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10 China Myths for the New Decade- Myth #8: domestic consumption

Posted by Author on February 6, 2010

Derek Scissors, Ph.D., Research Fellow in Asia Economic Policy in the Asian Studies Center at The Heritage Foundation, via, January 28, 2010 –

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Myth #8: China is rebalancing toward more domestic consumption.

Truth: The dominance of investment over consumption in driving China’s economy is intensifying.

The PRC’s official trade surplus fell by $100 billion in 2009. The U.S. reports the bilateral trade deficit will also decline for 2009, though by a smaller proportion.[17] This will be hailed, correctly, as a welcome event and, incorrectly, as a sign that the Chinese economy is changing.

The trade surplus shrank because Chinese exports fell faster than imports. In other words, Chinese demand for foreign goods weakened, but global demand for Chinese goods weakened more. The major change occurred outside the PRC, as global demand faltered. In fact, Chinese market share is rising and China has passed or will soon pass Germany as the world’s top exporter.[18]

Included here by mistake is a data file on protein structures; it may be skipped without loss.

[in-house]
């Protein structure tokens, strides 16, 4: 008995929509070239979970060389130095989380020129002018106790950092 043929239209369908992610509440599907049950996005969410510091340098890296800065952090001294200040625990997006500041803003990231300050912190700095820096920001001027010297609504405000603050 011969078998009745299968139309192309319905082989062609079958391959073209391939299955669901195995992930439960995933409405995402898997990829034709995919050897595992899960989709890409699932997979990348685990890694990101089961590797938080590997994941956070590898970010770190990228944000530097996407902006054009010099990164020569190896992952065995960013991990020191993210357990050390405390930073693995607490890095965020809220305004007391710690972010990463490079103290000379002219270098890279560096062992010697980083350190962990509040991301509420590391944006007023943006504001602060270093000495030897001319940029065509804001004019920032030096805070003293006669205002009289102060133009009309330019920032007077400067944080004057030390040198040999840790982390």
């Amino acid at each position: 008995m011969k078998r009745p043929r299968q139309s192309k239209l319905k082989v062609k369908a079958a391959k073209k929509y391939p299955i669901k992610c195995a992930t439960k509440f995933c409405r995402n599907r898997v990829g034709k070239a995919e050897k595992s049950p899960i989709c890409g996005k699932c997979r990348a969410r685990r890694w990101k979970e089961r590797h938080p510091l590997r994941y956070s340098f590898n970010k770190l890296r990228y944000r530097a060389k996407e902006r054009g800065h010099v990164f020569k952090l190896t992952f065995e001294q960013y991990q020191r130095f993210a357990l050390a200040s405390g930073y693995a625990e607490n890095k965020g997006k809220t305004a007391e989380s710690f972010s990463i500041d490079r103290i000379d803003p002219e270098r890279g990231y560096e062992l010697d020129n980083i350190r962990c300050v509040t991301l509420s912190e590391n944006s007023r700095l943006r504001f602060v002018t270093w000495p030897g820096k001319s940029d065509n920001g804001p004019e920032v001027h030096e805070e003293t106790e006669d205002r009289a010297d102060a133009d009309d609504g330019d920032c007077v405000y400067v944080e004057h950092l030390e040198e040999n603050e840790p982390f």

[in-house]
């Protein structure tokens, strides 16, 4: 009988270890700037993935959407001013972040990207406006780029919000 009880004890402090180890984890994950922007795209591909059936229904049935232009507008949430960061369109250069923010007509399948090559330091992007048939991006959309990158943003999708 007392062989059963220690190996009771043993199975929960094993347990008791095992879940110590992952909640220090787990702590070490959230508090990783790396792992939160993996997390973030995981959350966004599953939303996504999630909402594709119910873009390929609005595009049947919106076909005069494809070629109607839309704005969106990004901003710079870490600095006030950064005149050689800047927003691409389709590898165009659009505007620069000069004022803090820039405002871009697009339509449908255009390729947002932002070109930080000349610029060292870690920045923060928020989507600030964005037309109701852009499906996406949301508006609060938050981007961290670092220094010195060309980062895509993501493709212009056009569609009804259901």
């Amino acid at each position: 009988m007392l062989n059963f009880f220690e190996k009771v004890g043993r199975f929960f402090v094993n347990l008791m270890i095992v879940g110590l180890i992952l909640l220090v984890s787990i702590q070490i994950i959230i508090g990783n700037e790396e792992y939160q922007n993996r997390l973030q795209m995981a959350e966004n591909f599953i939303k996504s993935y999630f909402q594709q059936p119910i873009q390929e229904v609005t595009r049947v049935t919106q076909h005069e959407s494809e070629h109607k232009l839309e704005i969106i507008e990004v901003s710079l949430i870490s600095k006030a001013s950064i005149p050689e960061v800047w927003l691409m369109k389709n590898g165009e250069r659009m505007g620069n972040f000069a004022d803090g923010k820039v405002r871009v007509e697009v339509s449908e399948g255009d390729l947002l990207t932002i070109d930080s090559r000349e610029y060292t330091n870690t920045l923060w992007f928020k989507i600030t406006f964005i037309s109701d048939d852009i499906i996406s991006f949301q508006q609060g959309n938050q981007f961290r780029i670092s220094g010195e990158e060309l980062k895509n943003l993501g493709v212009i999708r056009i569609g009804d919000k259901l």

Inside the PRC, strong Chinese consumption has received much praise. Some is deserved: Chinese consumption has held up better than the rest of the world’s. Still, there are multiple reasons to dismiss this as a meaningful change.

Chinese consumption before the global crisisalso looked robust. But from 2003 to 2007–when the expansion induced under General SecretaryHu Jintao took place– consumption fell as a proportion of GDP every year. This is because investment was much larger and grew far faster in those easy times.

This is still the case in the tough times of 2008 and 2009: The role of consumption keeps diminishing compared to investment. Over the course of the last decade, nominal fixed investment expanded by a factor of 12. By 2009, fixed investment was close to twice as large as retail sales by volume, and still growing almost twice as fast.[19] By itself, fixed investment stood at no less than 67 percent of GDP last year and is still rising.

The view ahead is no more encouraging. It is widely hoped that internal Chinese demand will eventually drive imports higher. But demand has been as strong as could be reasonably hoped for throughout the crisis, and imports have dropped noticeably. Imports are tied tightly to exports via the PRC’s role as an assembly center in global manufacturing.

Worse, the extreme growth of investment during the financial crisis has added to the problem of oversupply. As total global demand has weakened, Chinese production capacity, driven by investment, has (perversely) expanded. That excess capacity will create even greater pressure to export in 2010 and beyond. (to be con’t)

Original from The Heritage Foundation

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